Thank you so much for joining us in this interview series! Before we dive into the main focus of our interview, our readers would love to “get to know you” a bit better. Can you tell us a bit about your childhood backstory?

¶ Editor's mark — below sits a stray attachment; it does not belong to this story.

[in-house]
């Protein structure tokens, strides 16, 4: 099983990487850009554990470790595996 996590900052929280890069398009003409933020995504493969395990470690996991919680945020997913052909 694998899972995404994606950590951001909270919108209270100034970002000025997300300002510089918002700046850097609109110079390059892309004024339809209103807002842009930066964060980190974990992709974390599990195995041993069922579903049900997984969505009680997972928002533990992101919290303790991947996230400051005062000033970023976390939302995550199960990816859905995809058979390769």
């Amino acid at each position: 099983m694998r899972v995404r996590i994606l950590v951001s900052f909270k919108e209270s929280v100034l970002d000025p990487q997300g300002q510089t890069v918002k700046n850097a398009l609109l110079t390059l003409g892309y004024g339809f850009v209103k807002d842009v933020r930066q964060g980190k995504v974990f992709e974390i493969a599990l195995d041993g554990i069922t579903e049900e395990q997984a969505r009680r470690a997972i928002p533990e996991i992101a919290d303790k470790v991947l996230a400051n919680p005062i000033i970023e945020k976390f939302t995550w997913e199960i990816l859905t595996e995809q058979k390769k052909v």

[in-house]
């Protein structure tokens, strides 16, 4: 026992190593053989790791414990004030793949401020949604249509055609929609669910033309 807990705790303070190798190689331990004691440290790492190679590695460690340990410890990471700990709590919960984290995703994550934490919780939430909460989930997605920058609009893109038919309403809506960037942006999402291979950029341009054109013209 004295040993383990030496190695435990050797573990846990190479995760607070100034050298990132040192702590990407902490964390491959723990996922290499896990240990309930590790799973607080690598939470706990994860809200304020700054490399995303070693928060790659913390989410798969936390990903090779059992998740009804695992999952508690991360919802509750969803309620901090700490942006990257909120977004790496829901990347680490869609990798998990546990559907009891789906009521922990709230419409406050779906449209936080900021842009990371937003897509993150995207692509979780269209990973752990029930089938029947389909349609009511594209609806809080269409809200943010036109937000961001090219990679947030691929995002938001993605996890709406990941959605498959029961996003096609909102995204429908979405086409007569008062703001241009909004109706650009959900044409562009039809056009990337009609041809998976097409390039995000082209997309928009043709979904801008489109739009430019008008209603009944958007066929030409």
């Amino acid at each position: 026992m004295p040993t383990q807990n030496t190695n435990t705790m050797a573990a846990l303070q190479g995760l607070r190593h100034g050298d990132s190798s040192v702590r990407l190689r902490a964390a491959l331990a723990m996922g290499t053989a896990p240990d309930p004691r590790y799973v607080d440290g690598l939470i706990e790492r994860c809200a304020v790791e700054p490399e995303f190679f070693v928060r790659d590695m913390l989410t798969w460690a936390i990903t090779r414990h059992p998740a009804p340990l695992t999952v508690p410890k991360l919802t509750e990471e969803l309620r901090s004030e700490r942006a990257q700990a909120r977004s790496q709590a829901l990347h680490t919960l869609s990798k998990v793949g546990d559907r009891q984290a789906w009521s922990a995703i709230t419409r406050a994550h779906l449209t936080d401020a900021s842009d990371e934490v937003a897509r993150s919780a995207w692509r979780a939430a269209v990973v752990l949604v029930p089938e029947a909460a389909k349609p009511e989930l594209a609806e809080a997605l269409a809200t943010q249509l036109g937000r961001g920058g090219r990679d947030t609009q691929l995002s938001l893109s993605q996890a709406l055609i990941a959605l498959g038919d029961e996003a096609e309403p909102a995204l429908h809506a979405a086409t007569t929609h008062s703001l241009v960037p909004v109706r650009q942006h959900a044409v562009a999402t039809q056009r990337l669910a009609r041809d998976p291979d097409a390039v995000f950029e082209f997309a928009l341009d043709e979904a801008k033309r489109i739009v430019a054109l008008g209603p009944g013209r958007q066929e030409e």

Thank you for having me be a part of your interview series! I actually had a pretty eventful childhood in a lot of ways and it’s a little bit challenging to summarize succinctly, but I will definitely do my best here! My roots are in a town called Culpeper, Virginia where I was raised on an 80-acre farm with my parents and my older brother, Mikie. My paternal grandparents also had a farm on the neighboring property and much of my extended family was nearby. This allowed for a really fun childhood playing sports with my brother and cousins, hot air ballooning on weekends (my parents were licensed hot air balloon pilots), and spending time exploring the farm. Unfortunately my father was diagnosed with colon cancer at a very young age and had to undergo surgery and multiple rounds of chemotherapy before eventually passing away in 1991. I was seven years old at that time. My mom raised my brother and I as a single parent for several years before eventually remarrying and moving to Chadds Ford, PA with my step-dad and step-siblings. In October of 1997, when I was thirteen and just a couple months after starting at a new school, I discovered a painful lump on the right side of my neck. I had had Lyme Disease the preceding summer, which my primary care doctor thought was the cause. However, my mom insisted on a biopsy to make a more definitive answer because of her experience with my dad getting a delayed diagnosis. I was brought into the A.I. duPont Hospital for Children in Wilmington, DE to receive the results of the biopsy and was told that I had cancer. In my case, it was Non-Hodgkins Lymphoma. I had enlarged lymph nodes in my chest and neck, but was told that I was in an early stage and that I would have to undergo a chemotherapy protocol that would last about 18 months. As an early adolescent this was obviously a difficult thing to accept, but I was fortunate to have an incredible medical team and supportive family. My cancer was responding very well to the treatments and we continued to push through with optimism and looked forward to the day I completed my chemo. But, before I could finish my chemotherapy, I was again presented with a significant loss. My brother Mikie, who was 3 years older than me, fell asleep at the wheel after dropping his girlfriend off at her house on Valentine’s Day in 1999. Two months later I underwent my last round of chemotherapy. Without a doubt this was the most challenging and defining period of my life, but it gave me a unique perspective and a strong sense of purpose.